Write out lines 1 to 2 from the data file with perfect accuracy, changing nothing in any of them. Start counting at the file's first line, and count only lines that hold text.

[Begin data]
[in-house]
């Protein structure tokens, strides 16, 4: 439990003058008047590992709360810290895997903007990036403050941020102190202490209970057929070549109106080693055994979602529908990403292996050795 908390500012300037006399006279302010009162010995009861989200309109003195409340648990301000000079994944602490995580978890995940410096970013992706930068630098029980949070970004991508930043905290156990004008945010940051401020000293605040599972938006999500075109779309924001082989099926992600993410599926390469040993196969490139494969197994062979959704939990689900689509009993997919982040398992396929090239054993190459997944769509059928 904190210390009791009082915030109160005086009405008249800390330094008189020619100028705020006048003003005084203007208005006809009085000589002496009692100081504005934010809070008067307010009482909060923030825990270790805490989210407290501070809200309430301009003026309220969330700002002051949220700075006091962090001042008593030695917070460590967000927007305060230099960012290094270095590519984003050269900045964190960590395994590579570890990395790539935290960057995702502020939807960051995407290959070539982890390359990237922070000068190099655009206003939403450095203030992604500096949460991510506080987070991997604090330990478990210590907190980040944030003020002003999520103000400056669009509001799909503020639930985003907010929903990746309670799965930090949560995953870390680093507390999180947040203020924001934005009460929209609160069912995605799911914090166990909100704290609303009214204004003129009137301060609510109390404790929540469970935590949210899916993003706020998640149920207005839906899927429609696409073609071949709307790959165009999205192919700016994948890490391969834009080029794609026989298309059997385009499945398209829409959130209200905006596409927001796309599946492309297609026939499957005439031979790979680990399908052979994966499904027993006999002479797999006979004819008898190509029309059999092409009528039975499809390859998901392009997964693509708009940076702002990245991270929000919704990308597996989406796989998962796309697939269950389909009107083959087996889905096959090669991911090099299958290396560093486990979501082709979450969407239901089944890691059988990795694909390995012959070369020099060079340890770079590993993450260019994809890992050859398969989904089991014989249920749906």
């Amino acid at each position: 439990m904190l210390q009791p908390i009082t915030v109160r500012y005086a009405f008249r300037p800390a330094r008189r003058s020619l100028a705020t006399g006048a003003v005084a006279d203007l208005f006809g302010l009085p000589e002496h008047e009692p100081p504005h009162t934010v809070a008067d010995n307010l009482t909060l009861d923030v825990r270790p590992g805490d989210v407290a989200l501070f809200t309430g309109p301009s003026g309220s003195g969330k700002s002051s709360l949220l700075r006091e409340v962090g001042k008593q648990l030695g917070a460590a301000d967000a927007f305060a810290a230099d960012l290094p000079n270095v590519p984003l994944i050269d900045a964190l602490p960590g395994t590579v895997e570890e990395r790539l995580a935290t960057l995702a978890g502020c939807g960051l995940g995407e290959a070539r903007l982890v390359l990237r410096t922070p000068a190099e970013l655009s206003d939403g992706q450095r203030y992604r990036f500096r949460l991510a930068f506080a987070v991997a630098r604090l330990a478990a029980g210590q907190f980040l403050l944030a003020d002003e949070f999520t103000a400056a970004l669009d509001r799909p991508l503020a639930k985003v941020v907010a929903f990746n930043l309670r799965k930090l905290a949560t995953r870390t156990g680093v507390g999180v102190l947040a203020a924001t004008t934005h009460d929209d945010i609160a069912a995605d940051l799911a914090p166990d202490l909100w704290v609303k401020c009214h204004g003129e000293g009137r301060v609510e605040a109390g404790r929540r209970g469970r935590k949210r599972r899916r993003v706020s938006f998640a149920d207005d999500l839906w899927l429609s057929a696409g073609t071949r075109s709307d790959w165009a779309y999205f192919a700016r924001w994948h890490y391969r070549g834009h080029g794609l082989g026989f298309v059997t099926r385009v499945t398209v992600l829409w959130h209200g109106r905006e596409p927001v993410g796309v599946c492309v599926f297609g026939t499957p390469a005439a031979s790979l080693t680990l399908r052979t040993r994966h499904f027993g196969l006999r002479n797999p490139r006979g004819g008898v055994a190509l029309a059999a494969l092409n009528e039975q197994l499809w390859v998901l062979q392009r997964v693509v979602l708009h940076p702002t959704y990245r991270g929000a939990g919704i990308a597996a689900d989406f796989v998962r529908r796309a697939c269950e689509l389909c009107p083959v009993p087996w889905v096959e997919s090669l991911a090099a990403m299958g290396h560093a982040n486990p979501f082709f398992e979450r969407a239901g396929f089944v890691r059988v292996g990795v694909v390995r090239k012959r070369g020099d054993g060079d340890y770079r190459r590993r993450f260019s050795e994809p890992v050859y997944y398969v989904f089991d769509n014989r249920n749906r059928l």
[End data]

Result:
[in-house]
């Protein structure tokens, strides 16, 4: 439990003058008047590992709360810290895997903007990036403050941020102190202490209970057929070549109106080693055994979602529908990403292996050795 908390500012300037006399006279302010009162010995009861989200309109003195409340648990301000000079994944602490995580978890995940410096970013992706930068630098029980949070970004991508930043905290156990004008945010940051401020000293605040599972938006999500075109779309924001082989099926992600993410599926390469040993196969490139494969197994062979959704939990689900689509009993997919982040398992396929090239054993190459997944769509059928 904190210390009791009082915030109160005086009405008249800390330094008189020619100028705020006048003003005084203007208005006809009085000589002496009692100081504005934010809070008067307010009482909060923030825990270790805490989210407290501070809200309430301009003026309220969330700002002051949220700075006091962090001042008593030695917070460590967000927007305060230099960012290094270095590519984003050269900045964190960590395994590579570890990395790539935290960057995702502020939807960051995407290959070539982890390359990237922070000068190099655009206003939403450095203030992604500096949460991510506080987070991997604090330990478990210590907190980040944030003020002003999520103000400056669009509001799909503020639930985003907010929903990746309670799965930090949560995953870390680093507390999180947040203020924001934005009460929209609160069912995605799911914090166990909100704290609303009214204004003129009137301060609510109390404790929540469970935590949210899916993003706020998640149920207005839906899927429609696409073609071949709307790959165009999205192919700016994948890490391969834009080029794609026989298309059997385009499945398209829409959130209200905006596409927001796309599946492309297609026939499957005439031979790979680990399908052979994966499904027993006999002479797999006979004819008898190509029309059999092409009528039975499809390859998901392009997964693509708009940076702002990245991270929000919704990308597996989406796989998962796309697939269950389909009107083959087996889905096959090669991911090099299958290396560093486990979501082709979450969407239901089944890691059988990795694909390995012959070369020099060079340890770079590993993450260019994809890992050859398969989904089991014989249920749906």